Disclosure - The Reasonable Search when Standard Disclosure is Ordered




Introduction

In court cases, the court invariably orders each party to produce a disclosure list listing all the probative documents which a party has. In the vast majority of cases, a search sufficiently thorough to ensure all probative documents are located is not difficult because there are only so many places they can be. For example if you are a private individual you may keep papers in a filing cabinet or desk drawer. Providing your home is reasonably tidy there may not be many other places papers could be. You might have a "to do" pile of papers out somewhere handy which you need to check through, and you might check behind the sofa, but you know that, for example, there is nothing in the cupboard under the sink or in the garden shed because you go there often and you know no papers are kept there. 

However if you are a large organisation and the issues in dispute in the litigation cut across the categories used in your filing systems, it may be that the only way to ensure that you have found all probative documents is to search through tens of thousands of documents. Until 1999 the courts made no concessions in such cases: the organisation had to conduct a search sufficiently thorough to ensure all probative documents were located even in this would be very expensive and time-consuming to do.


Standard Disclosure and the Reasonable Search

The Civil Procedure Rules (CPR), introduced in 1999, were designed to cut the cost of litigation and one key reform introduced was what is called standard disclosure. When the court, as is now usual, orders standard disclosure, you have to carry out what is called a "reasonable and proportionate search" for probative documents.


CPR 31.7 states:-

(1)     When giving standard disclosure, a party is required to make a reasonable search for documents falling within rule 31.6(b) or (c).

 

(2)    The factors relevant in deciding the reasonableness of a search include the following—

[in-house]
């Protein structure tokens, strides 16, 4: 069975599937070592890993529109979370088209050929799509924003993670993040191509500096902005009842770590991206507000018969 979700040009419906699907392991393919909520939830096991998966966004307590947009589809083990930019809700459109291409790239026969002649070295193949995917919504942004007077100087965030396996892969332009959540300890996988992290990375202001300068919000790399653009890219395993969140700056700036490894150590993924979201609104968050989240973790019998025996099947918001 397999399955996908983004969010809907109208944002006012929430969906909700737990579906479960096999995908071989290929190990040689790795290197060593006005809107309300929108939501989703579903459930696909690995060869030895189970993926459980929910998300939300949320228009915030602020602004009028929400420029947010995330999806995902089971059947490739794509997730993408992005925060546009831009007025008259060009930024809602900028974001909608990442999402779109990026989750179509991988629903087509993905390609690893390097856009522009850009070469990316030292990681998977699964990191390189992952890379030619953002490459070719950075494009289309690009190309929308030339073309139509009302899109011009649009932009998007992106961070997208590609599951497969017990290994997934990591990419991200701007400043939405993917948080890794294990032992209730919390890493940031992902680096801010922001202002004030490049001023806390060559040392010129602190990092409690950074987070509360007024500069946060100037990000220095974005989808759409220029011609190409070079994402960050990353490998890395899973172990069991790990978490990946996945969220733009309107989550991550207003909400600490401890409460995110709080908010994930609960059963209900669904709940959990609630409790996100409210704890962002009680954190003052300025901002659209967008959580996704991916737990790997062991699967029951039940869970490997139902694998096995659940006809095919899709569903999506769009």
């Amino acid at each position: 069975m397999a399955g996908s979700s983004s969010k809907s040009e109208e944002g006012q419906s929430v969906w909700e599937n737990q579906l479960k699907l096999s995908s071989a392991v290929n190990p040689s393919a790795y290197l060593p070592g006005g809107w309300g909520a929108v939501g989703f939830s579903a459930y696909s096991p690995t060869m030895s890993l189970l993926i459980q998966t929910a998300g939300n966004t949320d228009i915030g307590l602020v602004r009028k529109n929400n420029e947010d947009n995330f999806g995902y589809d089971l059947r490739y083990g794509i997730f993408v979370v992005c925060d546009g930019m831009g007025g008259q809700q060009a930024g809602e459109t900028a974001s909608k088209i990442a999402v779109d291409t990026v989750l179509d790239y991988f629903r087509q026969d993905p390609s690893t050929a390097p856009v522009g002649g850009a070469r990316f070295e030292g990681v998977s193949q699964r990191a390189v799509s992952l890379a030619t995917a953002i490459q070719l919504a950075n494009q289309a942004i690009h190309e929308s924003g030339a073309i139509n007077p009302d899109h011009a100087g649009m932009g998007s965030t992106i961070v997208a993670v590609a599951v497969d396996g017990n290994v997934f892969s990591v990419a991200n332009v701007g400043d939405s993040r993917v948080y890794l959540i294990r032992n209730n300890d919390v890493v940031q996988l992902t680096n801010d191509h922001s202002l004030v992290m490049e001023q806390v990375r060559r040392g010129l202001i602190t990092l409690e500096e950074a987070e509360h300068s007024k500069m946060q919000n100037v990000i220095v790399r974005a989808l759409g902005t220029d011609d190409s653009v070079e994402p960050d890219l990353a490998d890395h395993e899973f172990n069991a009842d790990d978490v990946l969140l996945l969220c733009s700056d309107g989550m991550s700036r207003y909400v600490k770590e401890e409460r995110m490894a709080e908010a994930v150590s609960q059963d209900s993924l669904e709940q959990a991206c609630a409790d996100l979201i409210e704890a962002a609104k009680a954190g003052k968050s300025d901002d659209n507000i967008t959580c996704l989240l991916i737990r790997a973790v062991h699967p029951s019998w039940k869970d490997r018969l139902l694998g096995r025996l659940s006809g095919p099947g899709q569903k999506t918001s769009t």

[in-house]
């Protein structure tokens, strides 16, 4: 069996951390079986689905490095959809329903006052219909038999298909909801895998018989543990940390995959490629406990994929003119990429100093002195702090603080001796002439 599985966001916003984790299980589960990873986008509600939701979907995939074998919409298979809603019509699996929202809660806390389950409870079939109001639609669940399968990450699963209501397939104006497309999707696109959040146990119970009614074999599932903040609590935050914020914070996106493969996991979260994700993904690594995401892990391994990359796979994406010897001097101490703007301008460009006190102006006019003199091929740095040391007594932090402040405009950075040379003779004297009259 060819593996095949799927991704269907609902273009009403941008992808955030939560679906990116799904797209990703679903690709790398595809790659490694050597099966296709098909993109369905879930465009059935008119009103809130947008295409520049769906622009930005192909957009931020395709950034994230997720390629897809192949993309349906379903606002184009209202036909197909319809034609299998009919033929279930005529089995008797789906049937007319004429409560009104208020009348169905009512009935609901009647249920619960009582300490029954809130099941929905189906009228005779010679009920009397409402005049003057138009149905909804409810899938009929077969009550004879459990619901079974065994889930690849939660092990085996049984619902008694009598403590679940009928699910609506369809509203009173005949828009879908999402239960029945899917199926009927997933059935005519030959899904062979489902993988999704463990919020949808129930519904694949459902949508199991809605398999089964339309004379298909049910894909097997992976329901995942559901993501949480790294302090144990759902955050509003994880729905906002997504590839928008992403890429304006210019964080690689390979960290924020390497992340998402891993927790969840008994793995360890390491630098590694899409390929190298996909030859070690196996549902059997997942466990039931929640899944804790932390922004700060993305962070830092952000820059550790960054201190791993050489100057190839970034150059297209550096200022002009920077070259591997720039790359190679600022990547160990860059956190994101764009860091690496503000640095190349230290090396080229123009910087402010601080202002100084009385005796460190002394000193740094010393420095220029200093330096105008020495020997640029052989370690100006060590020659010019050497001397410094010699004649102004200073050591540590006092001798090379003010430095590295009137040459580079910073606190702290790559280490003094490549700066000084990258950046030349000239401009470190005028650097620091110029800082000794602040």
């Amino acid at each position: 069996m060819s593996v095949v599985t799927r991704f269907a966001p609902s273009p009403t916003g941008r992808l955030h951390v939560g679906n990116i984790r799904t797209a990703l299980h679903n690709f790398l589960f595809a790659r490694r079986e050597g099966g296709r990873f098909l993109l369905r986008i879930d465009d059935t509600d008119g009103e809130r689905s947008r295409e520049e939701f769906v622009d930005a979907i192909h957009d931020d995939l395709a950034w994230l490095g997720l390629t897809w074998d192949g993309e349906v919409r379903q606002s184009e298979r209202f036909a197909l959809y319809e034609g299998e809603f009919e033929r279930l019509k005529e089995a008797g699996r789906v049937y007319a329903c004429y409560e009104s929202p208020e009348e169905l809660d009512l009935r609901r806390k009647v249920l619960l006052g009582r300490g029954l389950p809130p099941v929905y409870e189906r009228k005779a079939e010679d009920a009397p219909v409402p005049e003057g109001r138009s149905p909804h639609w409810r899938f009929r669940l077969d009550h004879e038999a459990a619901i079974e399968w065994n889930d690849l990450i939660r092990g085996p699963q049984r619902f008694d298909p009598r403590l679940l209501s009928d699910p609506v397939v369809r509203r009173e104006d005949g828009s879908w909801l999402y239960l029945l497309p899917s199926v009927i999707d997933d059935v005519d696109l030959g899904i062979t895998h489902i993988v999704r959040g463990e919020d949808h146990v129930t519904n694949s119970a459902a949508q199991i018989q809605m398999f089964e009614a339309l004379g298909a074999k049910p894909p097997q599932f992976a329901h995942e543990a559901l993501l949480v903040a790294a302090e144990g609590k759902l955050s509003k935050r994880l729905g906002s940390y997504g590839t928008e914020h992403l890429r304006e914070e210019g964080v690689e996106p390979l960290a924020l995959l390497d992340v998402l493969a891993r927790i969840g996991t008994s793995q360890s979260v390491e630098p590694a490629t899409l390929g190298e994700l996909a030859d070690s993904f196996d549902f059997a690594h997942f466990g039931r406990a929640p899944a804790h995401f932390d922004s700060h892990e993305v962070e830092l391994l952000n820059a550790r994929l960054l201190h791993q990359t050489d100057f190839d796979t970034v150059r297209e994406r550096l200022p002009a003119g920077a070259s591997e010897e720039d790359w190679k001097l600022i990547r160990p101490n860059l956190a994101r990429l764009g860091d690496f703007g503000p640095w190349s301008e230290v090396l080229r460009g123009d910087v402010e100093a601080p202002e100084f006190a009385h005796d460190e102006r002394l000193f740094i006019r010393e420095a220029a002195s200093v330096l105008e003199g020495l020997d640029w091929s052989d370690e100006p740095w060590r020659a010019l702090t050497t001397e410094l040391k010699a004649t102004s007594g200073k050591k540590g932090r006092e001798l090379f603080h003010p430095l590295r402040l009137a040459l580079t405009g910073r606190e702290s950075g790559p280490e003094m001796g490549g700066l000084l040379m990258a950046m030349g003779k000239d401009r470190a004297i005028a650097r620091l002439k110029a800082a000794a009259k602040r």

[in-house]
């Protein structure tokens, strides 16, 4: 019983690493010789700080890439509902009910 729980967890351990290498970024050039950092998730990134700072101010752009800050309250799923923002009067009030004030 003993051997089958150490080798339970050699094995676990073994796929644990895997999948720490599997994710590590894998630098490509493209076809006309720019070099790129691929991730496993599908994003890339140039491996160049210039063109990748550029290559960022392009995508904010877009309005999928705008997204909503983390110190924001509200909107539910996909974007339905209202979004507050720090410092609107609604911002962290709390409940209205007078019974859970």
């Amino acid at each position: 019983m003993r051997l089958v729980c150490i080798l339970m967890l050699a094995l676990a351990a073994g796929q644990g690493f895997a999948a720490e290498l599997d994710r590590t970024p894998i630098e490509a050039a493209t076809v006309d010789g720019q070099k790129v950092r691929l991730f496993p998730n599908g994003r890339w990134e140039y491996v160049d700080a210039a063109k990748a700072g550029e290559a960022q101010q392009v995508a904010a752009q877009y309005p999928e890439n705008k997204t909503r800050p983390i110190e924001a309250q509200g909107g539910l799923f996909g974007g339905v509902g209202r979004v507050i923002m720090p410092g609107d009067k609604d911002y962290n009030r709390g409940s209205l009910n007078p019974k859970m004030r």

(a)     the number of documents involved;

(b)     the nature and complexity of the proceedings;

(c)     the ease and expense of retrieval of any particular document; and

(d)     the significance of any document which is likely to be located during the search.


(3)     Where a party has not searched for a category or class of document on the grounds that to do so would be unreasonable, he must state this in his disclosure statement and identify the category or class of document.     




In most cases there is no practical difference between a search sufficiently thorough to ensure all probative documents are located, and a reasonable search. It would not be reasonable for the private individual who keeps papers in a filing cabinet or desk drawer to do any less than look in those places, in the "to do" pile of papers and behind the sofa, because such searching is hardly onerous. 

However if you are a large organisation, a reasonable and proportionate search may mean deciding not to search in particular locations which are difficult to search and where there is a low (but not negligible) likelihood of probative documents being found. Here are some examples 

i.)  If you have paper files stored in an off-site location thousands of miles away, containing 10,000 documents, and you have objective reasons (which you can explain) for believing that it is quite unlikely that any of the documents in that location will be significant, then you may judge that a  reasonable search need not include that location at all.